Kobo’s Elipsa is therival’s e-reading line, and it’s a big one. The 10.3-inch e-paper display dimensions and directly competes with the reMarkable and Boox’s e-reader tablets. It excels in the reading experience, gets by note-taking and drawing, and on versatility.
Kobo has been creeping upmarket for a few years now, and though the cheaper Clara HD is still the pick of the litter, in my opinion, the Forma and Libra H2O are worthy competitors to the Kindle lines. The $400 Elipsa represents a big step up in size, function, and price, and it does justify itself — though there are a few important caveats.
The device is well-designed butany flourishes. The tilted “side chin” of the Forma and Libra is flattened out into a simple wide bezel on the right side. The lopsided appearance doesn’t bother me much, and much of the competition also has it. (Though my favorite is Boox’s ultra-compact, flush-fronted Poke 3)
The 10.3″ screen has a resolution of 1404 x 1872, giving it 227 pixels per inch. That’s well below the 300 PPI of the Clara and Forma, and the typography suffers from noticeably more aliasing if you look closely. Of course, you won’t be looking that closely since, as a, you’ll probably be giving the Elipsa a bit more distance and perhaps using a larger type size. I found it comfortable to read on — 227. PPI isn’t bad, just not the best.
The front light is easily adjustable by sliding your finger up and down the left side of the screen, but unlike other Kobo devices, there is no way to change the color temperature. Different devices have spoiled me, and now the default cool grey I lived with for years doesn’t feel right, especially with a warmeron your surroundings. The important part is that it is consistent across the entire display and adjustable to a faint glow, which my eyes have thanked me for many times.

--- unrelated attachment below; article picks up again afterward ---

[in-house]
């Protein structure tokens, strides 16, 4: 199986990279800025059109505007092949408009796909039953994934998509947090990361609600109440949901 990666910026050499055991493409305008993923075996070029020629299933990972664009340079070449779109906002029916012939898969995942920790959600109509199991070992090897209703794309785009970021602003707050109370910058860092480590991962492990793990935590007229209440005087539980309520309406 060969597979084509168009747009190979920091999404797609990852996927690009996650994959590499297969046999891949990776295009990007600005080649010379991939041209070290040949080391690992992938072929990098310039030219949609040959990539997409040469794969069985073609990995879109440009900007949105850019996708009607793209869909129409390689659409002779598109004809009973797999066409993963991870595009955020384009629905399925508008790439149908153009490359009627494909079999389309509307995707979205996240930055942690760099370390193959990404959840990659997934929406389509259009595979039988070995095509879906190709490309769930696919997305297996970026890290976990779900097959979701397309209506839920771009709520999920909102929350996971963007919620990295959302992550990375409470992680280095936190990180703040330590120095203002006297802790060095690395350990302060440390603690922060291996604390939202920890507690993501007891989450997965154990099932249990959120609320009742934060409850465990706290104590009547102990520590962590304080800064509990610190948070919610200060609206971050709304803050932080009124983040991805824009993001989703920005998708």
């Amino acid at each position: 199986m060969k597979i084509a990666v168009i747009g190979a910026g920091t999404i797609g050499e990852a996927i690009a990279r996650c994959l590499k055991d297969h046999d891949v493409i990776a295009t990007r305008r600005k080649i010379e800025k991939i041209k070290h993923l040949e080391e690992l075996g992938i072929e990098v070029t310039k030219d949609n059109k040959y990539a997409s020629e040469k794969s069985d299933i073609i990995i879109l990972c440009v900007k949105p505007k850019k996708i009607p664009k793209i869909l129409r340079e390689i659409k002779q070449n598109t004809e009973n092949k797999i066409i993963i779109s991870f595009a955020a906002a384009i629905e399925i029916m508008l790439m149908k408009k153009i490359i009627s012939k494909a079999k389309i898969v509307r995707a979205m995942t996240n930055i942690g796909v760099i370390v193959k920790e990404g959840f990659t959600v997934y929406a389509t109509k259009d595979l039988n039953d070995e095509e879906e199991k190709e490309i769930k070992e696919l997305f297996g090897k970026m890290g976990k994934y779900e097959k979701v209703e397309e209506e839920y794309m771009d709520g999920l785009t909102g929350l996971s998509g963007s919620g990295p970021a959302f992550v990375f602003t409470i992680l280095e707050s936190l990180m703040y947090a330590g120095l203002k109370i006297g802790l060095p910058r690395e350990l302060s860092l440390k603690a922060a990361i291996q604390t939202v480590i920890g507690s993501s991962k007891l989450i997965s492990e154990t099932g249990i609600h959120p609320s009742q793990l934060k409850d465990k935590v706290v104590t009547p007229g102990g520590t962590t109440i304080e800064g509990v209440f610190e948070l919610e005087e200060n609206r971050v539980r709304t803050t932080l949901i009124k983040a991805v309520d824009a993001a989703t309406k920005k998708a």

It’s hard to consider the Elipsa independent from the accessories it’s bundled with, and in fact, there’s no way to buy one right now without the “sleep cover” and stylus. They, though they add considerably to its weight and bulk. When naked is lighter and feels more petite than a standard iPad; it is heavier and larger once you on and stash the surprisingly weighty stylus at the top.
The cover is nicely designed, if a bit stiff, and will protect your device from harm. The outside is grippy faux leather, and the inside is soft microfiber. The body, secured by magnets at the bottom, flips off like a sheet on a legal pad and folds flat behind the machine, attaching itself withe the same mainterestsrom the other direction. A few folds also stiffen up with further magnetic arrangement into a nice, sturdy little stand.
You can wake and turn off the device by opening and closing the cover, but the wholewith a small catch: you must have the power button, charging port, and big bezel on the right. When out of its case, the Elipsa can be inverted, like the others of its lopsided type, and your content instantly flips. But once you put it in the case, you’re locked into a semi-right-handed mode. This may or may not bother people, but it’s worth mentioning.
The reading experience is similar to that on Kobo’s other devices. A relatively clean interface that surfaces your most recently accessed content and a not overwhelming but still unwelcome amount of promotional stuff (“Find your next great read”). E-books are free and paid for display well. However, I have never preferred to read on alike this. I wish one of these large e-readers would make a landscape mode with facing pages. Isn’t that more booklike?